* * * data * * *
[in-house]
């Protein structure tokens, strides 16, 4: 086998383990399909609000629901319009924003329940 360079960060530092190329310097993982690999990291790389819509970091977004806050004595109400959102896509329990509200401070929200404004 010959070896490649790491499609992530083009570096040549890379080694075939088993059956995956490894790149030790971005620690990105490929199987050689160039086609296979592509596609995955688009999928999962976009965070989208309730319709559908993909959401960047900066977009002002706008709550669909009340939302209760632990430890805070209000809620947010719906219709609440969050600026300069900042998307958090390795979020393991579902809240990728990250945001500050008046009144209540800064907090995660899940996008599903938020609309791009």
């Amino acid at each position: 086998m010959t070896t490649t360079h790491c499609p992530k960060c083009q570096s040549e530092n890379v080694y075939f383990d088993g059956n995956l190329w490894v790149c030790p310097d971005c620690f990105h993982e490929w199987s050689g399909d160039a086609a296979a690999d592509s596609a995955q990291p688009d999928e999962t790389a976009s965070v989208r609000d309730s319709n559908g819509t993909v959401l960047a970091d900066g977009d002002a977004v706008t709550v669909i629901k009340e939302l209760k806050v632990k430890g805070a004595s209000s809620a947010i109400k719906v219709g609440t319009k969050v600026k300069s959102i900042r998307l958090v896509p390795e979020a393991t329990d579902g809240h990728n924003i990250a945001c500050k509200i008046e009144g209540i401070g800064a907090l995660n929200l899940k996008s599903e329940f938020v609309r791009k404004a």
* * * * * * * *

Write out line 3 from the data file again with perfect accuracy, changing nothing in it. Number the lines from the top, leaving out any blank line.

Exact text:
């Amino acid at each position: 086998m010959t070896t490649t360079h790491c499609p992530k960060c083009q570096s040549e530092n890379v080694y075939f383990d088993g059956n995956l190329w490894v790149c030790p310097d971005c620690f990105h993982e490929w199987s050689g399909d160039a086609a296979a690999d592509s596609a995955q990291p688009d999928e999962t790389a976009s965070v989208r609000d309730s319709n559908g819509t993909v959401l960047a970091d900066g977009d002002a977004v706008t709550v669909i629901k009340e939302l209760k806050v632990k430890g805070a004595s209000s809620a947010i109400k719906v219709g609440t319009k969050v600026k300069s959102i900042r998307l958090v896509p390795e979020a393991t329990d579902g809240h990728n924003i990250a945001c500050k509200i008046e009144g209540i401070g800064a907090l995660n929200l899940k996008s599903e329940f938020v609309r791009k404004a």